You just can’t differentiate between a robot and the very best of humans.
—Dr. Lanning in I, Robot, by Isaac Asimov
As a little twenty-first-century cocktail-party experiment, quote that line to someone, and observe whether it elicits hope or fear. Asimov understood the core terror of AI-human relations: replication, confusion, eventual domination, and chaos. What makes his statement discomfiting nowadays is how quickly we are advancing toward a reality in which those relations are increasingly commonplace. Yet it stands to reason that more versions of the “very best of humans”—or, alternatively, more things that bring out the “very best of humans”—would make the world a better place.
Today the list of AI who are household names is short: Siri, Watson, Alexa, Sophia, Paro, Cortana, Pepper, Erica … But on a day not far from tomorrow, I’m quite sure this list will be a hundred times as long. The AI arena is expanding rapidly, and virtual and robotic products are being developed as quickly as we are finding needs for them. Within a decade or so, AI will be everywhere, corporeally and incorporeally living among us: driving us, assisting in medicine, teaching our children, guiding us on tours, getting our coffee, or, perhaps more important, spouting original, personally crafted limericks.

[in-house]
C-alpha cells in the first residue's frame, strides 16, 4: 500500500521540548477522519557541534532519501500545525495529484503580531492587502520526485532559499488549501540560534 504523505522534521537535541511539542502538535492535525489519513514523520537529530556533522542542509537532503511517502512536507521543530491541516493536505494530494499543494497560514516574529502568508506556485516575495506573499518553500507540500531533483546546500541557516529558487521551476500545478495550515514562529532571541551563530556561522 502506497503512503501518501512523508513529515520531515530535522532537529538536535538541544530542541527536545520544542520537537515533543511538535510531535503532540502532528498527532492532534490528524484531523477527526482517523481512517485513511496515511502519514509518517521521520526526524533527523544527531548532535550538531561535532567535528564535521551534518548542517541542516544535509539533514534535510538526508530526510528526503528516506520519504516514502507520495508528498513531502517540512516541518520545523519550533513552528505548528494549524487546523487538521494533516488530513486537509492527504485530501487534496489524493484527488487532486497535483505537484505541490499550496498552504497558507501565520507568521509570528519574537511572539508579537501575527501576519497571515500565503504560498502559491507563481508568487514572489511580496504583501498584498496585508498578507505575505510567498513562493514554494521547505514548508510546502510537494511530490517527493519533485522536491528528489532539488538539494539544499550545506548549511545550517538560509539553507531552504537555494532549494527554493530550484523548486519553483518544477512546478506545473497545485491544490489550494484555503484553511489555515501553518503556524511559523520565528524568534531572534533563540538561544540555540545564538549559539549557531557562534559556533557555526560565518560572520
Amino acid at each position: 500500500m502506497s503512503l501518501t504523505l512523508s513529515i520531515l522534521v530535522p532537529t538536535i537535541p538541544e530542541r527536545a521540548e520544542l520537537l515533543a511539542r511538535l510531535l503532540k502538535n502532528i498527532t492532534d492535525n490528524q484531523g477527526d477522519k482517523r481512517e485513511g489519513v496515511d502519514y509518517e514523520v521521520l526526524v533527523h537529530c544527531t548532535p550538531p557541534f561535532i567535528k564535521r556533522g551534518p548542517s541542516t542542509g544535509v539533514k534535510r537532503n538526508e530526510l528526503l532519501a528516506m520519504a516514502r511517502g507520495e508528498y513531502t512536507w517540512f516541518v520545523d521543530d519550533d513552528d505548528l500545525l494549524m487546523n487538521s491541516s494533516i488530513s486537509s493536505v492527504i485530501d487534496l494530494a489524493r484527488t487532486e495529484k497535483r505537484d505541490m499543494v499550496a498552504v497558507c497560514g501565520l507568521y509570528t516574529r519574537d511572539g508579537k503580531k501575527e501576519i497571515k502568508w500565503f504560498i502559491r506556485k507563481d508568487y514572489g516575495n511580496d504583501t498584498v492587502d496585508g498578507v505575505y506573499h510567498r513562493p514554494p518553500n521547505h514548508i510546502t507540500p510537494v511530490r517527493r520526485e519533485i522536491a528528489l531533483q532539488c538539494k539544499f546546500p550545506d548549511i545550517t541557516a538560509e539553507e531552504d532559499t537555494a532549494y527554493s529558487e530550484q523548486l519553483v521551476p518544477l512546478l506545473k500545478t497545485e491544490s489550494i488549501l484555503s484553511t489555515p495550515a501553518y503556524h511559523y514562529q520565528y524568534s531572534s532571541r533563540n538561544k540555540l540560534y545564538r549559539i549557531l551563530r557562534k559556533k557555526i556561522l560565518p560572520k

If we design our AI to simply function well, our society may progress with increased speed in efficiency and convenience. But if we are also designing them to have thoughtful personalities and belief systems, our society may advance in areas where we have ostensibly made less progress—enhancing joy, delight, compassion, and deeper relationships. Read More